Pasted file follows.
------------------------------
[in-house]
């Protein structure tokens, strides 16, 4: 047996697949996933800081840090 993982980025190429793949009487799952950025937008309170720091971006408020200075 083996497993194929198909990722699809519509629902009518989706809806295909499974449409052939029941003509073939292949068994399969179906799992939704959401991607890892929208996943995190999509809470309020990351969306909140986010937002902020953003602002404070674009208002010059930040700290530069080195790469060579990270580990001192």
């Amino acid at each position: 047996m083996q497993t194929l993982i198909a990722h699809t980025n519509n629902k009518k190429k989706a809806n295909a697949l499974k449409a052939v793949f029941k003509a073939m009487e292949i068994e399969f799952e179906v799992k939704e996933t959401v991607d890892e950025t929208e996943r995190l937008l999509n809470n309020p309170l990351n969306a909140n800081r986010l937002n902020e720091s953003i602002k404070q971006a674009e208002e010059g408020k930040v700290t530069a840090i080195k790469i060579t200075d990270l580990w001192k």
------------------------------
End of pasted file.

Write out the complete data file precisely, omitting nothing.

[in-house]
């Protein structure tokens, strides 16, 4: 047996697949996933800081840090 993982980025190429793949009487799952950025937008309170720091971006408020200075 083996497993194929198909990722699809519509629902009518989706809806295909499974449409052939029941003509073939292949068994399969179906799992939704959401991607890892929208996943995190999509809470309020990351969306909140986010937002902020953003602002404070674009208002010059930040700290530069080195790469060579990270580990001192």
């Amino acid at each position: 047996m083996q497993t194929l993982i198909a990722h699809t980025n519509n629902k009518k190429k989706a809806n295909a697949l499974k449409a052939v793949f029941k003509a073939m009487e292949i068994e399969f799952e179906v799992k939704e996933t959401v991607d890892e950025t929208e996943r995190l937008l999509n809470n309020p309170l990351n969306a909140n800081r986010l937002n902020e720091s953003i602002k404070q971006a674009e208002e010059g408020k930040v700290t530069a840090i080195k790469i060579t200075d990270l580990w001192k």